How to Be Open About Hearing Loss at Work
Though they have been repeatedly proven false, stereotypes still impact how those with normal hearing interact with people with hearing loss. Many assume, incorrectly, that their colleague cannot follow directions properly and will be forgetful. In reality, the advanced technology in today’s smart hearing aids may actually put someone with a hearing loss at an advantage in a noisy workplace where you need to speak loudly just to be heard.
Although the Federal Government has passed legislation that protects the rights of hearing-impaired employees, discrimination at work is still a serious problem for those with hearing loss. In 2016, the “Deaf jobseeker and employee experiences survey report” found that out of those employed with hearing loss, more than half have experienced some form of discrimination and about a quarter have had to quit a job due to an unaccommodating or intolerant environment. Those who stay at their job don’t often have a great outcome, either—of the 16 million with hearing loss employed in the United States, the majority were more likely to be laid off or receive less pay than coworkers with normal hearing.
For many with hearing loss, these numbers are alarming and discouraging. Outside of being a pilot, there are very few jobs that would discriminate against those with corrected vision problems, and the same should be true of hearing loss. Here is some advice on how to be honest about your hearing loss and protect yourself from discriminatory action.
Have your hearing loss professionally diagnosed
Without an official diagnosis from a hearing care professional, you won’t be able to purchase prescription hearing aids. A hearing test will provide you with a sense of how your hearing loss may affect your performance at work, and your doctor may suggest strategies to avoid conflicts. In some instances, your employer may cover part of the costs associated with treatment, making transparency key to employment success.
Always wear your hearing aids
While adjusting to the hearing aid schedule provided by your audiologist may seem disorienting at first, you’ll quickly adapt to your new devices and find it easier to focus on information at a meeting or understand the person next to you in a loud cafeteria. Wearing hearing aids also signals to those around you that they may need to speak more clearly and directly, minimizing frustration that may come from miscommunication.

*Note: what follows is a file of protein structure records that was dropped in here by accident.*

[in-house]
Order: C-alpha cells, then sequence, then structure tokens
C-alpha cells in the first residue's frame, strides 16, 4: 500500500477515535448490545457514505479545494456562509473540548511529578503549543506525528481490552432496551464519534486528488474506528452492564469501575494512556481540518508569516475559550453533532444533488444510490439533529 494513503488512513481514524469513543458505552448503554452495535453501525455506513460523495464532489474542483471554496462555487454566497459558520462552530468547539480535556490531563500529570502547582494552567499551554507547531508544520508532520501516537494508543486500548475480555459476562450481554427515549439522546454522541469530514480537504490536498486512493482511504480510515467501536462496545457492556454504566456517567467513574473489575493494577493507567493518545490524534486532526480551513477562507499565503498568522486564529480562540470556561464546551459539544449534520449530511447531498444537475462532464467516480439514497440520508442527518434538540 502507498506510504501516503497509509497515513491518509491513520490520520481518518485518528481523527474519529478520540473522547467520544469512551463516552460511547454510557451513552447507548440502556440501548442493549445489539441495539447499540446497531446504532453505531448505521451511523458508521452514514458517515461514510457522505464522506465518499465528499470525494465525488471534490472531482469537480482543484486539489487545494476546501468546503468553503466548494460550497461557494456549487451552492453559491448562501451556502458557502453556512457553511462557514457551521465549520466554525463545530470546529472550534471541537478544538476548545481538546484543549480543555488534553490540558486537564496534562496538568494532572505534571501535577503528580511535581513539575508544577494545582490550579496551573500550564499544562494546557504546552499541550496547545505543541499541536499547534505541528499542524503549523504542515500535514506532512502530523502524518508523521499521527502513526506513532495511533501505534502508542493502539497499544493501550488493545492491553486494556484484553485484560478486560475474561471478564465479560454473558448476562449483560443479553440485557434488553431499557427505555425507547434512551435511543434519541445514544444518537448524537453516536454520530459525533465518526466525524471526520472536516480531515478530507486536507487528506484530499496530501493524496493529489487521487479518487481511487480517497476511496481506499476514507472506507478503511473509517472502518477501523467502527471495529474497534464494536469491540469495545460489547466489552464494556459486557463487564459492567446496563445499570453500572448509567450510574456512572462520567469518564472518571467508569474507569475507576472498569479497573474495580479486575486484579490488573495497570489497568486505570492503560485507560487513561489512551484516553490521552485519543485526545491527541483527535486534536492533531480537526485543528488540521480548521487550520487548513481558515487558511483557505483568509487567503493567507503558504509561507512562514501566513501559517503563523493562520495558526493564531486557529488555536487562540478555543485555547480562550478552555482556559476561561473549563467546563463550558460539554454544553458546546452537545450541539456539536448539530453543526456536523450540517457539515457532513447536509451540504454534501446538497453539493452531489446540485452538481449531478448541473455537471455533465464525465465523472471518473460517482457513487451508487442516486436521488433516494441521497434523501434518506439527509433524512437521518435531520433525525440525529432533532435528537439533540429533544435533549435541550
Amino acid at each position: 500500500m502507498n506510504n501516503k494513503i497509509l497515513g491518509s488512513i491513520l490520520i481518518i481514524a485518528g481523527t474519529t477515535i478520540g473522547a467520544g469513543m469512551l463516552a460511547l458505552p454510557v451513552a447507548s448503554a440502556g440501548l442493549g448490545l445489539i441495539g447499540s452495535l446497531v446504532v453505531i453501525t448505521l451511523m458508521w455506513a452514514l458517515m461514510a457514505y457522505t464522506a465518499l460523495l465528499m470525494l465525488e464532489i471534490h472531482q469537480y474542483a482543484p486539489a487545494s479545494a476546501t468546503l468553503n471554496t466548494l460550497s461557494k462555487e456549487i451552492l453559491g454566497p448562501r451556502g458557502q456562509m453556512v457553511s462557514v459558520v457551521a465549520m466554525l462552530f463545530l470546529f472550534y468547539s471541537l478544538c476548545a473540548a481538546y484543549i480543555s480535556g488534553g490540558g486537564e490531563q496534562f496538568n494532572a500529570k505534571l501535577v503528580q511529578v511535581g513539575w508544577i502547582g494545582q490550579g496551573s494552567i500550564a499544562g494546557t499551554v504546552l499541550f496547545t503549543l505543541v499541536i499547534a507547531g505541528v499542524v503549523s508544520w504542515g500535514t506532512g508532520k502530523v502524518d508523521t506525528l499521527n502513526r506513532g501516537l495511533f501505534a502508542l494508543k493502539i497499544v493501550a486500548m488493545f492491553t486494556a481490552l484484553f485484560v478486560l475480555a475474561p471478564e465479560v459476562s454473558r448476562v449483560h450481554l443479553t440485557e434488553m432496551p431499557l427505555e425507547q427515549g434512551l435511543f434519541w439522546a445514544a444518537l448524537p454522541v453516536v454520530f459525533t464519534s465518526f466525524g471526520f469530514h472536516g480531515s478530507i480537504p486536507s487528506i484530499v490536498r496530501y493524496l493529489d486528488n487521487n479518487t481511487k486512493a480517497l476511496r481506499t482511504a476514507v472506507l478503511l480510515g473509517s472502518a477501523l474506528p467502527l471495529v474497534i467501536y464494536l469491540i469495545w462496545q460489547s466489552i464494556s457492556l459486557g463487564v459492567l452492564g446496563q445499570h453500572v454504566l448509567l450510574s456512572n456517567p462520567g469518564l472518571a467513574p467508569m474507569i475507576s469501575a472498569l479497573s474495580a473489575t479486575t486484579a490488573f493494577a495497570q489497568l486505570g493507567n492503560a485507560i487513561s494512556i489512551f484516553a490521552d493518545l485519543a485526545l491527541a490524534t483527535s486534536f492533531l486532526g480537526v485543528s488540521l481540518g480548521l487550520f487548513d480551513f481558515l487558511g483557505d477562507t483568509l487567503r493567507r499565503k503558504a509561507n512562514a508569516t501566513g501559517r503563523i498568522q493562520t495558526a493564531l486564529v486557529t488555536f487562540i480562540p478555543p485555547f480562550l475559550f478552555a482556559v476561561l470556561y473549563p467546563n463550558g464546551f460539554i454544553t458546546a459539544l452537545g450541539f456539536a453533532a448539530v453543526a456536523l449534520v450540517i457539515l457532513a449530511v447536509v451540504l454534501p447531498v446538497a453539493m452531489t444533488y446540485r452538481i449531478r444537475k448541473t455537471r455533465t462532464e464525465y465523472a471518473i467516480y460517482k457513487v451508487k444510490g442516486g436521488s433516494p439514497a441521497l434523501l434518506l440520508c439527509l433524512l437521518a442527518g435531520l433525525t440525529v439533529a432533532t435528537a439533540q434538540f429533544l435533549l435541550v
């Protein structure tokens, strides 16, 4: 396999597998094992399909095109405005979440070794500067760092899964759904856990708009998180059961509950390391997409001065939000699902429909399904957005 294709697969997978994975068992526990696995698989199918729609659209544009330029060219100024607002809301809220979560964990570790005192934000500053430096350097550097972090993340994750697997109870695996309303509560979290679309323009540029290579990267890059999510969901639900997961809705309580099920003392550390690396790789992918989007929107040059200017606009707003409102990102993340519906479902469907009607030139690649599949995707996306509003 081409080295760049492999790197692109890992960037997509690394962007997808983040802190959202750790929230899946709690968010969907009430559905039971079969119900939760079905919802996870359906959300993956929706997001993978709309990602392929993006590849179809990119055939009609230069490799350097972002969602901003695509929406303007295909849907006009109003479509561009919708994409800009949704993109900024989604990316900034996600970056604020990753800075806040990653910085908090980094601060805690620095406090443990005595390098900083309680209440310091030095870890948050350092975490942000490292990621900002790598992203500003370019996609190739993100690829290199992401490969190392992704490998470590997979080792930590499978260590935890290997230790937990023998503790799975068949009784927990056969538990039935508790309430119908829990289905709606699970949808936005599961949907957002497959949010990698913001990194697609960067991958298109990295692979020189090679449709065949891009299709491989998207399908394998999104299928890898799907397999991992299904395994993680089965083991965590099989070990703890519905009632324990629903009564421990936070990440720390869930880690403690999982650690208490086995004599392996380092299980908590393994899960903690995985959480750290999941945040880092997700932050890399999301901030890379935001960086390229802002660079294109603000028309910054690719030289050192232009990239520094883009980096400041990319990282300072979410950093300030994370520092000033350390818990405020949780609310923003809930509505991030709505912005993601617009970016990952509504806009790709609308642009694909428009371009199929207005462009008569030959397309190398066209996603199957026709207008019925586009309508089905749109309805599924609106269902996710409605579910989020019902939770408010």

Don’t tell your boss right away
Being honest about yourself and your skills is very important during an interview, but it may be beneficial to avoid discussing a hearing loss unless you absolutely must. In fact, more than half of those with hearing loss don’t inform their potential employer, citing a fear of discrimination as the major cause.
While this tactic might help in the short-term, it will most likely lead to complications in the future. Once you have received a job offer, it is important to discuss any accommodations that you will need to perform your job—you may be surprised at the number of programs and resources that are available to keep hearing loss from limiting your career path.
Find a comfortable space to discuss your concerns
Your boss should be understanding and responsive to your hearing concerns no matter what, but make sure that you feel relaxed while explaining your condition to get the most out of the conversation. If possible, take notes on what you would like to discuss beforehand so that you don’t accidentally forget any major points. If you find that your employer is unresponsive to your requests, you may be able to file a complaint or discuss the issue in a mediation meeting. HR departments can also provide information on the company’s disability policies if needed.
Promote an environment that’s safe for hearing
Information sessions are a great way to educate your coworkers on the realities of hearing loss and to answer any questions others may have about your condition. As others learn about your condition, they’ll be less likely to become annoyed or disrespectful when you need them to repeat themselves or speak louder.
Additionally, you can ask your employer to have your workplace inspected for noise safety. If you find that you and your coworkers are regularly exposed to damaging volumes, it’s your legal right to request hearing protection devices such as earplugs. Lastly, you can encourage others to have their hearing tested, as there are likely millions of cases of hearing loss that go undiagnosed. Catching mild hearing losses early can prevent it from worsening.
As you learn more about hearing loss, you can equip yourself with the tools necessary to overcome obstacles associated with recovery. The materials on our website can help you understand how to get the most out of your hearing aids so that you can work at your healthiest and most alert. Being an advocate for hearing health, you can fight the stigma against hearing loss in the workplace and ensure the future is a safe and welcoming place for people with any hearing concern.